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njforno 04-10-2013 08:59 AM

Foundation Question
 
3 Attachment(s)
after many false hopes of starting, looks like we are going to get going! i have a foundation question. i live on northern nj, and i want to do a floating slab for my corner install. it will include a gas bbq and a counter as well. i am going to build this in the corner of my patio. my main question is do i need to install sonotubes for the foundation b/c it is adjacent to my paver patio? or can i be safe with the floating slab on top of 6 inches of qp, and 2 inches of sand on top of that? thanks. here are a couple of photos of the area:

irelande5 04-13-2013 02:49 PM

Re: Foundation Question
 
This is a question that has a lot of differant opinions here......I live in Ohio and went with sonotubes, better than nothing, not as sure as footer, good luck.

PS mine survived a nasty winter here, no movement whatsoever

njforno 04-15-2013 11:27 AM

Re: Foundation Question
 
thank you. i have researched it on the forum. i think that where i live, a floating slab will be fine. but uncertain if i need to use the sonotubes or not, because it will be located next to my paver patio. i have to make a decision

stonecutter 04-15-2013 06:36 PM

Re: Foundation Question
 
Question...what is qp?

I'm assuming it's aggregate with fines or something like it. Your slab and base prep will vary depending on your subsoil. Generally, you can get away with 6"-8" of compacted base and a 6" reinforced slab in freeze/thaw areas. I went deep with all the ovens I built in CT except one, because it was on top of ledge.

My current build here in SC has no footing other than 8" of compacted granite dust.

stonecutter 04-15-2013 06:40 PM

Re: Foundation Question
 
Forgot to mention, the most stable base is washed, crushed stone. Use 1/2"-1"


Oh and don't put any sand under a concrete slab..reserve that for pavers.

Faith In Virginia 04-15-2013 07:25 PM

Re: Foundation Question
 
One thing to keep in mind with a slab is the larger the area and differential of load the slab has a potential to crack. So, you may want to put some stress cuts in the slab. Separate the heaver load of the oven from the lighter counter and BBQ. This way if there is any movement it will crack along the cut lines.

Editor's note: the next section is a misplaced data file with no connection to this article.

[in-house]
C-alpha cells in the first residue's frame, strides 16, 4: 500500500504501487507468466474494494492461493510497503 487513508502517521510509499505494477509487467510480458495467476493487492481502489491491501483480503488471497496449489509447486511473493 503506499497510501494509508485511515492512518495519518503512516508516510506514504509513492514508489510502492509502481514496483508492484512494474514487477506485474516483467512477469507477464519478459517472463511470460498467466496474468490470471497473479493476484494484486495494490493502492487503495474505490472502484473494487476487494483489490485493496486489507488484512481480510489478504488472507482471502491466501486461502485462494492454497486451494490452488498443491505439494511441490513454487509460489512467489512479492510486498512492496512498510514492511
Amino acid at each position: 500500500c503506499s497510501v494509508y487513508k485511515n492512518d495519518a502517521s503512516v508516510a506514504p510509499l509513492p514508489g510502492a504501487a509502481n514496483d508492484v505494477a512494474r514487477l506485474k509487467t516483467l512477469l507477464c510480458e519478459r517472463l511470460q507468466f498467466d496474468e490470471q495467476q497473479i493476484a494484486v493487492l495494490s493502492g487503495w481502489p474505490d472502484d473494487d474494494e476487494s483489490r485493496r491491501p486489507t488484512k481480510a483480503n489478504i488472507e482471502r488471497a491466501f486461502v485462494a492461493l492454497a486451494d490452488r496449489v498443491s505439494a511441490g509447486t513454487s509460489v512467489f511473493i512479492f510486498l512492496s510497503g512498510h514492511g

brickie in oz 04-15-2013 11:46 PM

Re: Foundation Question
 
Quote:

Originally Posted by Faith In Virginia (Post 150356)
One thing to keep in mind with a slab is the larger the area and differential of load the slab has a potential to crack. So, you may want to put some stress cuts in the slab. Separate the heaver load of the oven from the lighter counter and BBQ. This way if there is any movement it will crack along the cut lines.


They put expansion joints in slabs over here to allow for the heat, I suspect your/our joints in slabs are very similar? :)

Faith In Virginia 04-16-2013 03:52 AM

Re: Foundation Question
 
Sure do Al, was thinking with a slab that size 50/50 with one side with oven load and one side counter on the other the possibility for a crack is great. As you well know if you "weaken" the slab with a cut or score a line if a crack wants to develop it will usually crack along that line. Don't see much reason for an expansion joint here on this slab.

njforno 04-16-2013 05:10 AM

Re: Foundation Question
 
thanks for the replies! stonecutter, "qp" is exactly as you say. it stands for "quarry processed" stone around here. i have 4 inches of compacted 3/4' to 1" qp mixed with fines compacted under my patio. i plan to do 6-8" under the oven. thanks for the tip about the sand.

faith, thanks for the tip about the stress cuts. would this be better than expansion joints? and how exactly do i do either of those? a thin piece of wood between the oven and bbq/counter area of the slab? thanks again

stonecutter 04-16-2013 05:30 AM

Re: Foundation Question
 
Those kinds of joints are called Control Joints. Here is a link with concise information about them.

Control joint info


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